In the past legislative cycle, Colorado, the District of Columbia, Hawaii, Indiana, Nevada, New York and Washington enacted or strengthened laws that allow law enforcement and courts to seize weapons from individuals. Currently, 17 states have “red flag” laws. Although each state define their respective law differently, they all lead to dangerous consequences.

The “Red Flag” laws create a modern day Crucible. As Colorado attorney and author Michael Sabbeth writes, Gun Violence Restraining Orders (GRVOs) and Extreme Risk Protection Orders (ERPOs), generically known as ‘Red Flag’ laws, are such policies that luminously disclose their intent.”

Therefore, the laws’ “unintended consequences” are actually the intended consequences of liberal lawmakers. Sabbeth goes on to say:

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Presently drafted Red Flag laws are a toxic stew of Constitutional abuses and wasp’s nest of procedural requirements that will predictably lead to violence without any societal benefit. Their defects have been persuasively presented in many insightful articles crafted by Second Amendment and gun violence data experts…

Additionally, he notes that “Uniquely frightening and not addressed sufficiently is enthusiasm with which legislators and advocates trash our Constitution and dismiss foreseeable harm.”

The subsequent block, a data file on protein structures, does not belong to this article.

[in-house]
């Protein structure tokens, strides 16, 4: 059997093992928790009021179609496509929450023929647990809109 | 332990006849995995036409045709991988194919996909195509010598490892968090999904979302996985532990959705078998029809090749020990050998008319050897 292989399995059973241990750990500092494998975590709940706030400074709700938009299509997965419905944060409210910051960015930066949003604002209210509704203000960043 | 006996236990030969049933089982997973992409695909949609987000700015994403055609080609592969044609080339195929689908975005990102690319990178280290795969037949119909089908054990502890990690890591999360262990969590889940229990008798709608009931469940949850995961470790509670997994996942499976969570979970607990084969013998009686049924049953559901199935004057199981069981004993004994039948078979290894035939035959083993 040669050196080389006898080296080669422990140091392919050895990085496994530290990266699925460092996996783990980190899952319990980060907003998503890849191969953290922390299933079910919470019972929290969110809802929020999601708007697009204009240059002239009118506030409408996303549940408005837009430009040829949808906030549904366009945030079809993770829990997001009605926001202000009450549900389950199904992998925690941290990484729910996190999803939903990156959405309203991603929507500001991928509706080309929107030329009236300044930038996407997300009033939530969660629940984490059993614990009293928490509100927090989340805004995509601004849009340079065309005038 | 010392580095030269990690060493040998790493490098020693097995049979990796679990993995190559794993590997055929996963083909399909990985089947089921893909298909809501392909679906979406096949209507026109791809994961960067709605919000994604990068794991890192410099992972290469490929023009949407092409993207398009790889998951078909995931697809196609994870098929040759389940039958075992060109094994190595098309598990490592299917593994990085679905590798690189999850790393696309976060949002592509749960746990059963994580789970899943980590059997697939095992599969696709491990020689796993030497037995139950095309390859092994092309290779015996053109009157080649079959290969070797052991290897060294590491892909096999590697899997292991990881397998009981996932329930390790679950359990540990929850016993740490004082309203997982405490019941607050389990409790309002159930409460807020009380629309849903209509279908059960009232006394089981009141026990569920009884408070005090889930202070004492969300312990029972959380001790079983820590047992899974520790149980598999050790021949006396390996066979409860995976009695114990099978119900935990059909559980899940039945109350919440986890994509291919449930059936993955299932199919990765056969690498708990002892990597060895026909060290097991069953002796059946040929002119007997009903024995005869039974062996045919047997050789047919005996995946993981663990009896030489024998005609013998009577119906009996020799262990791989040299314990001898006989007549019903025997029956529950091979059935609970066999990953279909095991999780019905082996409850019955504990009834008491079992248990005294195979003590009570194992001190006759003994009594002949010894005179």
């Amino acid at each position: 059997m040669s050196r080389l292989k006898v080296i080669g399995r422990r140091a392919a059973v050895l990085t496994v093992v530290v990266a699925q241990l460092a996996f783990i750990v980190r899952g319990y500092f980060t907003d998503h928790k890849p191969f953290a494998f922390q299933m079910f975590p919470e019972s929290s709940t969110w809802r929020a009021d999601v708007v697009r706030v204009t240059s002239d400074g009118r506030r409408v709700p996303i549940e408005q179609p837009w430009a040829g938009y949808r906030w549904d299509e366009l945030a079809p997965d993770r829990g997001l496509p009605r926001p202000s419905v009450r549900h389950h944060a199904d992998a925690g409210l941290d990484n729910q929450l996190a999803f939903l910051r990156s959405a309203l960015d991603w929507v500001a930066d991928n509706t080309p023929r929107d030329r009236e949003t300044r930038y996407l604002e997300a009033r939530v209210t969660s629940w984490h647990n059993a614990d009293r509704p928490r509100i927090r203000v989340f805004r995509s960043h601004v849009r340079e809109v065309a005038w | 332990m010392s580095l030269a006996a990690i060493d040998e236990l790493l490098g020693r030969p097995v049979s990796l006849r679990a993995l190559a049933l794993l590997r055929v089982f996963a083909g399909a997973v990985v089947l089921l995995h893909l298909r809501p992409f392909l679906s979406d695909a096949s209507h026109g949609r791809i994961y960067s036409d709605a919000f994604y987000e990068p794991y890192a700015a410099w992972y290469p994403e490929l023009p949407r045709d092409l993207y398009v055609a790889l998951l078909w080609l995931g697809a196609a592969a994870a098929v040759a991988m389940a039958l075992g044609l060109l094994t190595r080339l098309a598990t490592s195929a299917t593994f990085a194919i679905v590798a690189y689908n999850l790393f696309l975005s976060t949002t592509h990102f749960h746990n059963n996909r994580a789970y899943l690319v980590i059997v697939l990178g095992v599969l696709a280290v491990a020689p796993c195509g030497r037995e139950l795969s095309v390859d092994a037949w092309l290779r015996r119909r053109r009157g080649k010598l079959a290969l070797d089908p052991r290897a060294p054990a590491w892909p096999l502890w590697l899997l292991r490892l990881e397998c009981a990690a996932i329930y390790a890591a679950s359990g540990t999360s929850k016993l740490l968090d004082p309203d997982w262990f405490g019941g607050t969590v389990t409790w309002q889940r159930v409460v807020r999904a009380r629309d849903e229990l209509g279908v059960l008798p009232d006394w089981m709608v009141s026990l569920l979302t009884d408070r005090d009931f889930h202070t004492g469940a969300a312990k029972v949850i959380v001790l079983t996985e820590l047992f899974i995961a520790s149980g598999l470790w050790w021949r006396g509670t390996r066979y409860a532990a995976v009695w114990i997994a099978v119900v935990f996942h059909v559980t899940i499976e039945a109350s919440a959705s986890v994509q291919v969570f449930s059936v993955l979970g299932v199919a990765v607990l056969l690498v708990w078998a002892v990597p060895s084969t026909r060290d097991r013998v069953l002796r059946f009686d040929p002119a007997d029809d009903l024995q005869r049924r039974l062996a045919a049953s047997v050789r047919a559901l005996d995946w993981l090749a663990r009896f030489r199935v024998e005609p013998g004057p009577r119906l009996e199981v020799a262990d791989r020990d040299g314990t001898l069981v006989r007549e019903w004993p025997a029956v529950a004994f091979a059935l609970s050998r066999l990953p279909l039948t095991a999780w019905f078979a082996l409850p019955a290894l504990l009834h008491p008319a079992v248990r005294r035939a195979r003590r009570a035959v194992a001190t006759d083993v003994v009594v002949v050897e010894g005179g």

The red flag legislation assumes that its many component systems will work flawlessly: that petitioners will be honest and moral; that judges will act Constitutionally and without bias; that police executing search warrants will be restrained and disciplined; that homeowners will be reasonable under high-stress circumstances; that guns will be stored without theft or damage; and that firearms will be efficiently returned when appropriate. Prudent functioning of these components is unlikely. The legislators know this.

Take the law in Colorado, for example. If it becomes effective:

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No person that has or is thought to have a firearm in its home can sleep securely because the breaking into the home by a criminal will be indistinguishable from the breaking home by the police. A homeowner with a firearm investigating the break-in will be shot. Some police will display discipline; some not. Although contrary to legislation and law, most search warrants, eagerly signed by judges, will vaguely describe the number and location of weapons in a dwelling. Note that a search warrant based on the allegation “He has lots of guns throughout the house.” gives legal license for police to search and destroy every cubic inch of a residence.

In conclusion, “Implementing accountability is difficult, perhaps impossible. Eroding the rights and privileges of law-abiding people is easy.”

Continue Reading: The Honorable Hunter